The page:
Everyone has their own interview bugbears…
But aside from just turning up late or an obvious lack of preparation, what are the worst things a candidate can do to guarantee rejection?
We asked more than 200 of you to share your all-time top interview faux-pas to find out:
No shirt, no shoes…
As the old saying goes, you are how you look. Unfortunately however, some candidates underestimate the importance of appearance, and end up looking exactly what they are – unprofessional.
Some of your favourite interview fashion faux-pas included:
• The male candidate arriving to an interview wearing jeans and no top
• The female candidate offering to change shoes half-way through questioning (and then proceeding to take out the entire contents of her bag to show the extra shoes she had brought)
• A skype interview conducted entirely in pyjamas
• A one-eyebrowed applicant
• The candidate who incorporated ‘protection’ into their outfit (saucepan lids stitched into the lining of their overcoat). Yes, we’re confused too.
Our favourite? The gentleman who arrived at the interview wearing a fishing hat full of bait (N.B. he was not applying for a position at a tackle shop).
The nervous eaters…
Unfortunately, some people get a little peckish when they’re panicking. The most sensible applicants opt for a well-balanced breakfast before the big day to avoid the mid-interview rumbles. Then there are the less sensible options…
For some of you these options included:
• Someone pulling out a cereal bar from their bag when things got a little too much
• The liquid lunch interview (‘Am I allowed to order a beer?’)
• An impromptu interview picnic
• The interviewee who managed to take in a takeaway before turning up
Bringing the bestie…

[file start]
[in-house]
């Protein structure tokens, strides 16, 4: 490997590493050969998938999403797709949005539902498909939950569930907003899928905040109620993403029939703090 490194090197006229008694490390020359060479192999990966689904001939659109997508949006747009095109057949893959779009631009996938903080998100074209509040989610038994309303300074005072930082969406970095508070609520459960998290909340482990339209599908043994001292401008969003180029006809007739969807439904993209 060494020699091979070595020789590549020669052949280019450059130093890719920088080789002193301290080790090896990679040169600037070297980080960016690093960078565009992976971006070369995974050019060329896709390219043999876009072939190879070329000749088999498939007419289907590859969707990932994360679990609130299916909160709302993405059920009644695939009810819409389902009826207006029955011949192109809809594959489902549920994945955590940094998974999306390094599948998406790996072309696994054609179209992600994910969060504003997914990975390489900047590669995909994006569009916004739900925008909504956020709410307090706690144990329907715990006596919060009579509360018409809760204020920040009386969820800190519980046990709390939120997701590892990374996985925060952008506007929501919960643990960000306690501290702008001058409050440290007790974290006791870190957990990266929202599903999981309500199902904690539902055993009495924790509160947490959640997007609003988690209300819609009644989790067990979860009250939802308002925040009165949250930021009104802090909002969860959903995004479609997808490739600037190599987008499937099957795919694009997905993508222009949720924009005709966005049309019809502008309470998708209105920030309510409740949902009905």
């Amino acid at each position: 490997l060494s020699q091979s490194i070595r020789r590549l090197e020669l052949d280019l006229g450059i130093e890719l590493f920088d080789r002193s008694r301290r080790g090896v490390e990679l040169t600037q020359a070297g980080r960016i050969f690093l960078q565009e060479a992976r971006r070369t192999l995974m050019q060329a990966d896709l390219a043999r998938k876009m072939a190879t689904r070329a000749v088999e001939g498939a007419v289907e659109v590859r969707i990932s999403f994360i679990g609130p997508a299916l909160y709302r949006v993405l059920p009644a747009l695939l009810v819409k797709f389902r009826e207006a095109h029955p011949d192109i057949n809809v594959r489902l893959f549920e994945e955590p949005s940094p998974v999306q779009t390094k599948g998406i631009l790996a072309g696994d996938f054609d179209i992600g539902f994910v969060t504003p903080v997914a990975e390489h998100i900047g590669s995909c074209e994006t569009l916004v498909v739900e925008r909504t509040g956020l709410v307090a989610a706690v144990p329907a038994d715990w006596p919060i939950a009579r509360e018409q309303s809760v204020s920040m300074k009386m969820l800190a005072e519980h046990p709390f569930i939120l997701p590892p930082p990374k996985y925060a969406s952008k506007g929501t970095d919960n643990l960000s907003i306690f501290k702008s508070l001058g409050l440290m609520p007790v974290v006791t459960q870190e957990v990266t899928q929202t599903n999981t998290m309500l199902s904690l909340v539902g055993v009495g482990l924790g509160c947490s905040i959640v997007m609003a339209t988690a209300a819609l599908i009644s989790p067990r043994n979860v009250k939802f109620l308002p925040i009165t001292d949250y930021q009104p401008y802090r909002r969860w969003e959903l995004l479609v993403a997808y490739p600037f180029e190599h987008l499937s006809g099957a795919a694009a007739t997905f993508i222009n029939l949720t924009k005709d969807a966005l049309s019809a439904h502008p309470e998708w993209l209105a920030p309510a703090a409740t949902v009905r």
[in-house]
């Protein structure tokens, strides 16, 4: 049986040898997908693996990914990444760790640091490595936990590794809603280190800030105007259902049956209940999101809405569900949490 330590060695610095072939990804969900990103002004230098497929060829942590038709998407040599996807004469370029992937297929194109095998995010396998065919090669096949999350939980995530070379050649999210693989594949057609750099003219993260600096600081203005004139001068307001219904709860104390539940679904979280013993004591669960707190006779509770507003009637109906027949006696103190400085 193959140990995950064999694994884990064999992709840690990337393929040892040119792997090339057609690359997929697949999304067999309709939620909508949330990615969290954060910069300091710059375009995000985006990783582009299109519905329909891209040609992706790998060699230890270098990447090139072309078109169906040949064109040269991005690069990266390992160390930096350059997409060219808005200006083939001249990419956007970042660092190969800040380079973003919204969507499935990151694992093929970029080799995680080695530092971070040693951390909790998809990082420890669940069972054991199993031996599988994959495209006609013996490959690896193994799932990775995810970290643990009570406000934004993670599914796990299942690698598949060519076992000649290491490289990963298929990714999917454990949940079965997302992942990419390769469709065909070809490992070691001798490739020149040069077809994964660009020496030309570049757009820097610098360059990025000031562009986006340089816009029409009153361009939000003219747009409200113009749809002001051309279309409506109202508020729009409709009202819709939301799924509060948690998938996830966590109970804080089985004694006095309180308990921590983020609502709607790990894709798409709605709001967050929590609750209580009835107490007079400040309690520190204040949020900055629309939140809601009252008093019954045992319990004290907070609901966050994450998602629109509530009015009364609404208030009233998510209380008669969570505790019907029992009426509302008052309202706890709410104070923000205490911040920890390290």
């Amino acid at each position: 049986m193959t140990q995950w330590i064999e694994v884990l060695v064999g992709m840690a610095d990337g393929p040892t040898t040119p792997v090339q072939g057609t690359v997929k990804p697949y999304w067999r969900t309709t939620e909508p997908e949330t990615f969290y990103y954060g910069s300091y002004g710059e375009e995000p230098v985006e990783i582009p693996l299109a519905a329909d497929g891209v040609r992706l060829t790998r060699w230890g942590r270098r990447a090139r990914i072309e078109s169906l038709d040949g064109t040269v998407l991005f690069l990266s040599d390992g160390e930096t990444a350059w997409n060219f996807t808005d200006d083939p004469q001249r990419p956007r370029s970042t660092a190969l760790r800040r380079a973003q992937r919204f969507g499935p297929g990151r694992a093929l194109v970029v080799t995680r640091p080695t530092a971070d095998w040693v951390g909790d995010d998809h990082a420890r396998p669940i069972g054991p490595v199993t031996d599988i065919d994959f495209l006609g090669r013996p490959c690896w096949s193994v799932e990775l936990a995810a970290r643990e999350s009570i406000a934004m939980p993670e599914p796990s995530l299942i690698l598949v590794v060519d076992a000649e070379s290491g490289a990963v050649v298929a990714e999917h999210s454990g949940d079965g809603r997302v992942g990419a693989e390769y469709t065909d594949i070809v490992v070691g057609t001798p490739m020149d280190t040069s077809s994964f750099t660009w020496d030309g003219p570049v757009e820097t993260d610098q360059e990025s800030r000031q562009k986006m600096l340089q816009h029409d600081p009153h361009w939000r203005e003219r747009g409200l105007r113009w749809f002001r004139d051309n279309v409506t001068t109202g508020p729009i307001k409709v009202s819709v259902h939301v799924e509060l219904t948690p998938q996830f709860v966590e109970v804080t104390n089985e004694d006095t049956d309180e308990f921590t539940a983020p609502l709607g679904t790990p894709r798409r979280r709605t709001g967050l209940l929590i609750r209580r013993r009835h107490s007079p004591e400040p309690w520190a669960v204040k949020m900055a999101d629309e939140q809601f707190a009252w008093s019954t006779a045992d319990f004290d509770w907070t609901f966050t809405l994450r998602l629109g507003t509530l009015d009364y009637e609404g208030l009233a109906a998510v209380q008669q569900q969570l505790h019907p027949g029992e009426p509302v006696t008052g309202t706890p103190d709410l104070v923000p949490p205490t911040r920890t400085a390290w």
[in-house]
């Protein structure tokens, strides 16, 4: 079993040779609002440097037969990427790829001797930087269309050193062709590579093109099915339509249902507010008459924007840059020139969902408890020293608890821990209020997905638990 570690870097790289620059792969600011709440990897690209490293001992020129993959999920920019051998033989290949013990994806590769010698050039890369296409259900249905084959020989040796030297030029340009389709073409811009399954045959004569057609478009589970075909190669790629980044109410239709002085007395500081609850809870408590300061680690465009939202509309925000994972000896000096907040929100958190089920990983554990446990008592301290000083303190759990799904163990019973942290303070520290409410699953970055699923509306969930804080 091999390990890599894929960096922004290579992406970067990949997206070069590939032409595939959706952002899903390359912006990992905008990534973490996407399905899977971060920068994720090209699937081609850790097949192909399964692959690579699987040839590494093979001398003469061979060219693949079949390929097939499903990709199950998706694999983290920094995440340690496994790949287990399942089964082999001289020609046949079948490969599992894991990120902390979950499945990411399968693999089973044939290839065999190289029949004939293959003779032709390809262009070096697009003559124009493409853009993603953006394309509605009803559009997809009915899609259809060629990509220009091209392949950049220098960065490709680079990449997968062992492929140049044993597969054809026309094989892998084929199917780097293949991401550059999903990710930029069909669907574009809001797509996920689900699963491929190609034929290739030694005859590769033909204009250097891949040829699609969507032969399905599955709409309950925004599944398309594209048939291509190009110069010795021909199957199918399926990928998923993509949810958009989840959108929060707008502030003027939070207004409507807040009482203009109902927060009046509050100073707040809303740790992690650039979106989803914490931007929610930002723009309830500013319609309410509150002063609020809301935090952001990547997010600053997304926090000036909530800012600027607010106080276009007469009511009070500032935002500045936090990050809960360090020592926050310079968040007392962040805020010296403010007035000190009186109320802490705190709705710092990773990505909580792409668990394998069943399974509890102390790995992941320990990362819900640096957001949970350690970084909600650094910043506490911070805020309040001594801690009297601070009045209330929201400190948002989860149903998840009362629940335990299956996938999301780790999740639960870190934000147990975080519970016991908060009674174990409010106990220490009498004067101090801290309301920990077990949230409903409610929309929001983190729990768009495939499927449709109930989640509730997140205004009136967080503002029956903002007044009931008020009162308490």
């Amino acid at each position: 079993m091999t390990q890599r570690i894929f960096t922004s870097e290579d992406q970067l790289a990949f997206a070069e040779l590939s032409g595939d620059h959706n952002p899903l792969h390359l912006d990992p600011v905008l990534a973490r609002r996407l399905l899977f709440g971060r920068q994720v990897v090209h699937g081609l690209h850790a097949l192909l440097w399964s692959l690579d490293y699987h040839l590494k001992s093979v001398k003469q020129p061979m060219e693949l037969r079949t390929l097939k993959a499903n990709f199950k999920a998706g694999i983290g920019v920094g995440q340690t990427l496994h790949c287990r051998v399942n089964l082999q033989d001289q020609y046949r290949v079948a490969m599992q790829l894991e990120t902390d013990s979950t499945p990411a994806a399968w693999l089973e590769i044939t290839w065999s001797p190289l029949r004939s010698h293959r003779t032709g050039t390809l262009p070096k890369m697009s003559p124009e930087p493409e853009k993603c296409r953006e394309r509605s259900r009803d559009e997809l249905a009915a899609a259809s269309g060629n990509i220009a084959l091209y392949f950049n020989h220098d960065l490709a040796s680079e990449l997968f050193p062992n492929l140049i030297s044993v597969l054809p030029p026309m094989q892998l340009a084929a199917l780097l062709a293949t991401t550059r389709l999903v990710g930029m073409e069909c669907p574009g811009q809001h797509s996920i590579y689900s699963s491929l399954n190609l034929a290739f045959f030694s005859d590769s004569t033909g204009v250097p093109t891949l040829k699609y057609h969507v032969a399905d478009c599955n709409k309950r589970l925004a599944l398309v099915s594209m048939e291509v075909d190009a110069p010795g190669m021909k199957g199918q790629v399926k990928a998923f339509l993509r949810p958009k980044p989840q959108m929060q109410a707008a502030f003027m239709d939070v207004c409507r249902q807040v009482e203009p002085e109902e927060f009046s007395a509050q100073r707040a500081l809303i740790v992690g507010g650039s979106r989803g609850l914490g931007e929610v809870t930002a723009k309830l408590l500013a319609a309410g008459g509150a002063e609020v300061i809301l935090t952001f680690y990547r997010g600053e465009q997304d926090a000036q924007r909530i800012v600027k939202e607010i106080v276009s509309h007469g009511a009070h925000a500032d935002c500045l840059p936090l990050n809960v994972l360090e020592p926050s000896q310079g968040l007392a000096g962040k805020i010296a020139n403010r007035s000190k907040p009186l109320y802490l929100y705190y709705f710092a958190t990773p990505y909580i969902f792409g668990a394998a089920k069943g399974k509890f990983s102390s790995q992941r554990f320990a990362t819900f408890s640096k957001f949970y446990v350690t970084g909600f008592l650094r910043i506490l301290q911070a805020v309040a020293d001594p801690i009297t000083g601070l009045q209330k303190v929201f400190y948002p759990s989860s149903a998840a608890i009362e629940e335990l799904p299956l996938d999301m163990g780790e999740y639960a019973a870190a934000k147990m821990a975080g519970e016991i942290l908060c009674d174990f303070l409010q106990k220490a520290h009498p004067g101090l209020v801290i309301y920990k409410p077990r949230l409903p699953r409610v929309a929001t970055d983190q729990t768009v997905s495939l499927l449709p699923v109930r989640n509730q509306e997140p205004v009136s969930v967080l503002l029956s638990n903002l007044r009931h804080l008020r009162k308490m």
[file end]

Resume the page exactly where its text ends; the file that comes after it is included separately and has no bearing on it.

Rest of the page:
To combat interview anxiety, some candidates turn to loved ones for some much needed moral support. Unfortunately, sometimes this is taken a little further than a pre-interview phone call or text message, and applicants actually bring their sources of encouragement with them.
Moral support for certain interviewees included:
• A candidate’s best friend
• Extended members of the family (including, but not limited to, aunts and uncles)
• Spouses (In one case, a man even took his wife into the interview with him. Unfortunately, she proceeded to answer most of the questions for him).
Our favourite? The applicant that brought their mum to the interview and left her in the lobby.
You have nothing to fear but fear itself… and ducks
Many interviewees would admit to feeling scared before an interview. In fact, it’s a perfectly natural reaction. What isn’t as natural is running out of an interview screaming half-way through.
Our favourite unusual interview phobia was the poor young lady who applied for a job in a lake-side office but who had make a sharp exit on account of her overwhelming fear of ducks.
Our advice? To avoid awkward situations, always check the area you conduct your interviews in (and hope an applicant’s Anatidaephobia* doesn’t get the better of them).
I’ve started, so I’ll…
Finally, some your most popular gripes included:
• People asking for a cigarette break during proceedings
• Applicants arriving with no idea what job they’re being interviewed for
• People asking their interviewers out on dates
Our favourite? One keen interviewee in the East Midlands, who completed over half of the interview before rushing out without explanation. It turns out their parking ticket had expired.
At least they managed to avoid a fine.
• People with personal space issues (including almost sitting on an interviewer’s lap by mistake)
• The candidate who left their headphones in
• The candidate who only spoke in rhymes
• The candidate who asked to borrow money
• The candidate who arrived in a dustbin lorry (no, really)
• Although in fairness to the latter, they were only hitchhiking
*The fear that somewhere, somehow, a duck is watching you.
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